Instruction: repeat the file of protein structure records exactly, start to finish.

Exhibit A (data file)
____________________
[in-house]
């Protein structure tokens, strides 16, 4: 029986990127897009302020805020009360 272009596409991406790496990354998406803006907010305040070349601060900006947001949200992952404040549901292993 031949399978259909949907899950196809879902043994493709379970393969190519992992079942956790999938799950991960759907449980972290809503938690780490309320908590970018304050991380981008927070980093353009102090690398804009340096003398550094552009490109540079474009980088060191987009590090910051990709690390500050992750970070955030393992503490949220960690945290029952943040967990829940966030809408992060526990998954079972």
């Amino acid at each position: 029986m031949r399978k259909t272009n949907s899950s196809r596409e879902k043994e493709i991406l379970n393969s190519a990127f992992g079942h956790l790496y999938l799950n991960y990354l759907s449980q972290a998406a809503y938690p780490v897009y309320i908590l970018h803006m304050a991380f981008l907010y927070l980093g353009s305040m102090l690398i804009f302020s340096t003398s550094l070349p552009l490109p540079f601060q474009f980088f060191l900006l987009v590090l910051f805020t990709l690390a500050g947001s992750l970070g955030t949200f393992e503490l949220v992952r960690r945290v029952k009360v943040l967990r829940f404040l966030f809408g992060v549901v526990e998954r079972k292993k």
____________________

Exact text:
[in-house]
């Protein structure tokens, strides 16, 4: 029986990127897009302020805020009360 272009596409991406790496990354998406803006907010305040070349601060900006947001949200992952404040549901292993 031949399978259909949907899950196809879902043994493709379970393969190519992992079942956790999938799950991960759907449980972290809503938690780490309320908590970018304050991380981008927070980093353009102090690398804009340096003398550094552009490109540079474009980088060191987009590090910051990709690390500050992750970070955030393992503490949220960690945290029952943040967990829940966030809408992060526990998954079972």
């Amino acid at each position: 029986m031949r399978k259909t272009n949907s899950s196809r596409e879902k043994e493709i991406l379970n393969s190519a990127f992992g079942h956790l790496y999938l799950n991960y990354l759907s449980q972290a998406a809503y938690p780490v897009y309320i908590l970018h803006m304050a991380f981008l907010y927070l980093g353009s305040m102090l690398i804009f302020s340096t003398s550094l070349p552009l490109p540079f601060q474009f980088f060191l900006l987009v590090l910051f805020t990709l690390a500050g947001s992750l970070g955030t949200f393992e503490l949220v992952r960690r945290v029952k009360v943040l967990r829940f404040l966030f809408g992060v549901v526990e998954r079972k292993k």